“I don’t see any movement, sir.” Jessica said over the sat phone connection.
We were on US highway 283, driving due north from Dodge City. The speedometer was solidly on 140 miles per hour and I had to stay very focused on the rough road. The sun was directly over my left shoulder, the bottom edge just beginning to brush the horizon.
Once we’d gotten back up to speed I’d had Katie get the phone out and place a call to Jessica. I wanted to check on the progress of the Bradley as well as see if the weather had let up enough for her to at least get a thermal image of Rachel and the pilot. I asked about the Bradley first and she had taken a moment to locate it as her attention had been focused on Dodge City.
“They’re not answering the FSOC, either. The Bradley is just parked at a small truck stop. The rear ramp is up and it appears to be buttoned up tight.”
We could hear her working the keyboard and mouse as we waited. I can be the most patient person in the world when I’m in a combat situation, but don’t ask me to wait for information. Or for a table at a restaurant. I absolutely despise waiting to be seated and used to drive Katie nuts. Guess that wasn’t a problem any longer.
“What are you seeing, Jessica?” I asked when I couldn’t take it any longer.
“Nothing, sir. I thought I saw some movement around the Bradley but it was just a large bird.”
Katie and I exchanged a glance and she shrugged her shoulders before I had to turn my attention back to my driving.
“Stand by, sir. I’m scanning out from the Bradley in case I missed something.”
I forced myself to be patient and focus on the road. The flat grasslands on either side of the faded ribbon of asphalt were turning a brilliant shade of reddish-gold in the dying light of the sun. I was grateful for the pair of Oakley shades that Katie had found in the car as the glare would have been almost unbearable without them. Katie was sitting with her head turned slightly away from the setting sun, her eyes squinted into slits. That’s fine if you’re not the one driving at a ridiculously fast pace.
“Nothing within fifteen miles of the Bradley, but there are a couple of bodies on the ground back at the truck stop. Didn’t see them earlier because they were in shade under a canopy, but the sun’s angle changed and I spotted them. Both in Russian uniforms, but they’re face down and that’s all I can tell.”
“No other bodies?” I asked, almost afraid of the answer.
“Negative, sir. That’s it. And I don’t think they’re in the Bradley. I did a thermal scan and its engine isn’t hot, so it’s not sitting there idling. The feed was being written to disc so there’s a chance I’ll be able to go back and find out what happened to them, but it will take me a while.”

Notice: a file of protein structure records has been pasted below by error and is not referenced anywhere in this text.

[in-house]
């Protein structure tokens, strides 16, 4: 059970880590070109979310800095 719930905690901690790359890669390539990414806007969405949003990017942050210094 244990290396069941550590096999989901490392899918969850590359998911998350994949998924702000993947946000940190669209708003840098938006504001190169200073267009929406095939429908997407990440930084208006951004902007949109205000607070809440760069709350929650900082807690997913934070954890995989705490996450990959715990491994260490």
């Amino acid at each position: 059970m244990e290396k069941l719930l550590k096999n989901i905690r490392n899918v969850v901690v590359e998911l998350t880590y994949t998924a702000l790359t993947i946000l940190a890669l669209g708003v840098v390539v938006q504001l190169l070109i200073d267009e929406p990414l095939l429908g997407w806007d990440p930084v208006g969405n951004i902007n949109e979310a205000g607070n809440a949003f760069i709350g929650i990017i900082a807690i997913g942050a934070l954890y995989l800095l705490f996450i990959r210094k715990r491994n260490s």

“OK,” I said. “See what you can find. What about the targets in Idaho?”
“Weather has improved, but there’s still heavy overcast,” she reported a moment later. “Thermal is able to see one target alone, sir. At the edge of a lake. There are nine other heat sources in a loose group a few hundred yards to the target’s front.”
“Only one target?” I asked, feeling a deep sense of dread in my gut.
“Yes, sir. Only one. He, or she, is next to a campfire and is definitely alone.”
I didn’t know what to say as fear for Rachel flushed through me. Katie picked up on it and reached over to place her hand on my shoulder.
“Sir? You still there?” Jessica asked after almost a minute of silence.
“I’m still here,” I said, surprised my voice was as strong as it was when I spoke. “Please keep an eye on the target as well as see what you can find out about the group that was in the Bradley. Where’s my next fuel stop?”
“You turn west onto Interstate 70 in fifty-seven miles, then in one hundred and eleven miles you’ll see a large truck stop. There’s a few infected in the area but it’s the only fuel for seventy miles in either direction.”
“Thanks, Jessica. Call me as soon as you know something,” I said and hit the button on the steering wheel to end the call.
“It might be the pilot that’s missing,” Katie said, trying to comfort me.
Considering the circumstances, that I was upset over the possibility that a woman who might have replaced her was dead, I was deeply touched. And reminded how good of a wife I really had. She’d always been the more thoughtful and considerate of the two of us, usually making sure I was better behaved than I would have been if left to my own devices.
“Or it might be the pilot and Rachel’s dead,” I said softly, unconsciously pushing harder on the accelerator pedal but it was already flat against the floor.
Katie didn’t have anything to say to that. She settled for squeezing my shoulder to reassure me then turned to pet Dog when he thrust his head between our seats.
“You saw our house after I left it?” She asked, trying to distract me.
“Yeah. I was in an Air Force bomber on my way to Los Alamos. Got them to let me take a look. I was going to head home as soon as I was done in New Mexico.”
“Steve told me it burned,” she said. “Was he telling the truth?”
“He was,” I said, nodding. “And that was my first clue that you might still be alive. The roof had caved in from the fire but my truck wasn’t in the garage. Speaking of my truck, how the hell did you beat it up so bad? Even the bumper was missing when I found it at Tinker!”
The sun had set by now and I removed the sunglasses as the Dodge’s automatic headlights came on. What I wouldn’t have given for a set of night vision goggles so I didn’t have to run with the lights on. I’d be able to see better and the Charger wouldn’t stand out against the dark prairie. But I didn’t have one so I kept pushing and hoped for the best.
“Focus on your driving and don’t kill us and I’ll tell you what happened to your truck,” Katie said, still scratching Dog’s ears.